Leadership advice

How can I show I’m a manager who ‘gets it’?

Advice from Jill Geisler, Bill Plante Chair in Leadership & Media Integrity, Loyola University Chicago and Freedom Forum Fellow in Women’s Leadership

Why is it that the same message, sent by two different leaders, can be received in different ways — one has impact, the other seems like platitudes? 

My grandmother knew. Granny always told us, “Consider the source.” 
Those three words tell an important story of credibility and trust. Those qualities are critical when leaders are trying to offer encouragement, mitigate fear, build collaboration, or accelerate needed change.

People have to believe that their leaders “get it.” How do you show that?

  • General statements aren’t enough. Be as specific as possible. Provide examples. If you’re saying, “Please know how much we value your sacrifices,” describe what that pain looks like in real world terms.
  • Go beyond the obvious. Share information that shows how closely you are paying attention. Many employees feel their bosses have little understanding of what it really takes to do their jobs on a good day, much less under duress.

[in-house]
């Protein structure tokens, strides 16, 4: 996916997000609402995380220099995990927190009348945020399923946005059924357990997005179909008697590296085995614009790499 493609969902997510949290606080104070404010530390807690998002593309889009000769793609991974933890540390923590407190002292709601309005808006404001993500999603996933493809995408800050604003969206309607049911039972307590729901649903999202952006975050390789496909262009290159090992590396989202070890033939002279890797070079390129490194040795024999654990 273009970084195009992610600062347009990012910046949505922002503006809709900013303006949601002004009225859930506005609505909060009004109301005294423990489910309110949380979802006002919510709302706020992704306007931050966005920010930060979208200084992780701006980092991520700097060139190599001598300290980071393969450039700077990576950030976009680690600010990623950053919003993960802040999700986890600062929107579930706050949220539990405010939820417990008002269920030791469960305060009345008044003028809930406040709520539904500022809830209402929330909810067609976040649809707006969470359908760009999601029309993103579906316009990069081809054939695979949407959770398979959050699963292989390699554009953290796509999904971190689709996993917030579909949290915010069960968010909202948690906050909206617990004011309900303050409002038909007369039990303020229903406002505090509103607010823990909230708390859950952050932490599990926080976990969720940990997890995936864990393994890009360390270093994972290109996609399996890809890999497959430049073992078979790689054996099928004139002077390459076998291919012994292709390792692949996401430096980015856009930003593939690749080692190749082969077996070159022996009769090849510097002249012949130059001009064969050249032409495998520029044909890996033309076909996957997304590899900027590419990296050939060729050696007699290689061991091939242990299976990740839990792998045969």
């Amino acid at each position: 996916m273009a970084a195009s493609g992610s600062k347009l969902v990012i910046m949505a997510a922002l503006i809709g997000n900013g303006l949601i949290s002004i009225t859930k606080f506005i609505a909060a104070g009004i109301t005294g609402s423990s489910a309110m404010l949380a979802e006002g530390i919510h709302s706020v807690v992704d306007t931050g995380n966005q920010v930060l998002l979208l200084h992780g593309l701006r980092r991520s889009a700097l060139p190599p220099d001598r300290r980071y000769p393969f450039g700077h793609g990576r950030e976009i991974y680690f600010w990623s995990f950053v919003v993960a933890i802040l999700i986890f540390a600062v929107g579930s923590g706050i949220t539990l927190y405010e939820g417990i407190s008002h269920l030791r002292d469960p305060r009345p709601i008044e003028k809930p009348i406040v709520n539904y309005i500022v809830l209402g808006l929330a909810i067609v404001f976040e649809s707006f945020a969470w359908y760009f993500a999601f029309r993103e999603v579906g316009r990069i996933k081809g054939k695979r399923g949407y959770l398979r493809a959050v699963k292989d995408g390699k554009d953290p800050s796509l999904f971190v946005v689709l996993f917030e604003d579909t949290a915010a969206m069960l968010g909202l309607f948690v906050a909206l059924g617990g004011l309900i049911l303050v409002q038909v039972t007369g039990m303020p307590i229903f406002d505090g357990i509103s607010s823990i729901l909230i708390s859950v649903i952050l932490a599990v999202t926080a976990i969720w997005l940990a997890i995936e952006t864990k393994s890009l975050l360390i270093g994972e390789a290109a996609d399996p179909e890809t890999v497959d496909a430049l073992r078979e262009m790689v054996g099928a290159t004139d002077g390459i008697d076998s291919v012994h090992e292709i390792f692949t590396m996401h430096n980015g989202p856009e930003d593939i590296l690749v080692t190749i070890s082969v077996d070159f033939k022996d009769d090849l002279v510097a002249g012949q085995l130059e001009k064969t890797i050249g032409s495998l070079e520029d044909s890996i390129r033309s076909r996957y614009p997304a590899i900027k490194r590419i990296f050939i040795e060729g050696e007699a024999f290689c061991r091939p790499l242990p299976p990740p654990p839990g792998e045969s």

• Ask for info. To give examples and to go beyond the obvious, you need good information. Be proactive; look, listen and ask. But also encourage your team members to keep you informed. Many people hesitate to tell their bosses about success stories because they don’t want to look like suckups, or to share serious problems because they don’t want to be seen as whiners. Make it safe for people to speak their truth to your power. Invite it. Insist on it.
  • Be visible. You’re busy, I know. But use every human means of communication (that is medically safe) to stay in touch. Let people see your face and hear your voice. 
  • It’s about THEM — unless it’s something meaningful about you. Your team needs to know they truly are your priority. Focus on their work and their lives in the vast majority of your communication. But when something in your life connects to their hopes, fears or challenges, consider sharing it. Are you working from home while a toddler is spilling cereal on your laptop? Is your granny in assisted living and you’re worried about her safety? It matters. When you are known for putting others first and then open a window into your humanity, you build credibility.

And when people are considering the source, you are the manager who “gets it.”

Have questions? Ask away.


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